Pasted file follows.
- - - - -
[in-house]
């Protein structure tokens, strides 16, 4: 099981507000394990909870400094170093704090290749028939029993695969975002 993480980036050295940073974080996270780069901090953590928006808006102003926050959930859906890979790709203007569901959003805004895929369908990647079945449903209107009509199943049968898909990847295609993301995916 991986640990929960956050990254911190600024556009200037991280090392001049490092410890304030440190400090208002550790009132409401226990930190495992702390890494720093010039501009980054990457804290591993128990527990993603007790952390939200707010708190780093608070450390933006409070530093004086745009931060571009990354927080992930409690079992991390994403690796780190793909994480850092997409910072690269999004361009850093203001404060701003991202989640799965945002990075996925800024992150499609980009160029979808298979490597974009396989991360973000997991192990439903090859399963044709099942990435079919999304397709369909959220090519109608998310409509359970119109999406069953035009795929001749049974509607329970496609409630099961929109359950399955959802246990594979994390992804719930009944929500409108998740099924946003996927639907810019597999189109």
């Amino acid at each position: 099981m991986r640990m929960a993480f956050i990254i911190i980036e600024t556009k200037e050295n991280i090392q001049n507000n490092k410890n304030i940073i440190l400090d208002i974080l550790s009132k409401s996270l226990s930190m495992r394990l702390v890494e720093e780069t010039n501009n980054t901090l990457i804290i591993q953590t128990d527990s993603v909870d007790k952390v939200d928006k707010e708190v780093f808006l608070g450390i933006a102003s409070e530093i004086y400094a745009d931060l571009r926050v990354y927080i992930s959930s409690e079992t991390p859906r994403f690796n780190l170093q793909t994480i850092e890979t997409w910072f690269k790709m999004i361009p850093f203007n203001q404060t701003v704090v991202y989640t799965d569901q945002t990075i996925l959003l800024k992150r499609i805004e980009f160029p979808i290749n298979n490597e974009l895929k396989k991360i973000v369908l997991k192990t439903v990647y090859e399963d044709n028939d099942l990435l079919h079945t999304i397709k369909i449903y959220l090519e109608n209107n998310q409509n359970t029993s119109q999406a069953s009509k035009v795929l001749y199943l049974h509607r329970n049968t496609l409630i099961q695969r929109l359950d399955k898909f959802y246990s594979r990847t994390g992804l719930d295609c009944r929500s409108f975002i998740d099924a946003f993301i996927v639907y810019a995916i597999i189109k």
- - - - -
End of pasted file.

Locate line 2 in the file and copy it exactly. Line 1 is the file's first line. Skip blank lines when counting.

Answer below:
């Protein structure tokens, strides 16, 4: 099981507000394990909870400094170093704090290749028939029993695969975002 993480980036050295940073974080996270780069901090953590928006808006102003926050959930859906890979790709203007569901959003805004895929369908990647079945449903209107009509199943049968898909990847295609993301995916 991986640990929960956050990254911190600024556009200037991280090392001049490092410890304030440190400090208002550790009132409401226990930190495992702390890494720093010039501009980054990457804290591993128990527990993603007790952390939200707010708190780093608070450390933006409070530093004086745009931060571009990354927080992930409690079992991390994403690796780190793909994480850092997409910072690269999004361009850093203001404060701003991202989640799965945002990075996925800024992150499609980009160029979808298979490597974009396989991360973000997991192990439903090859399963044709099942990435079919999304397709369909959220090519109608998310409509359970119109999406069953035009795929001749049974509607329970496609409630099961929109359950399955959802246990594979994390992804719930009944929500409108998740099924946003996927639907810019597999189109």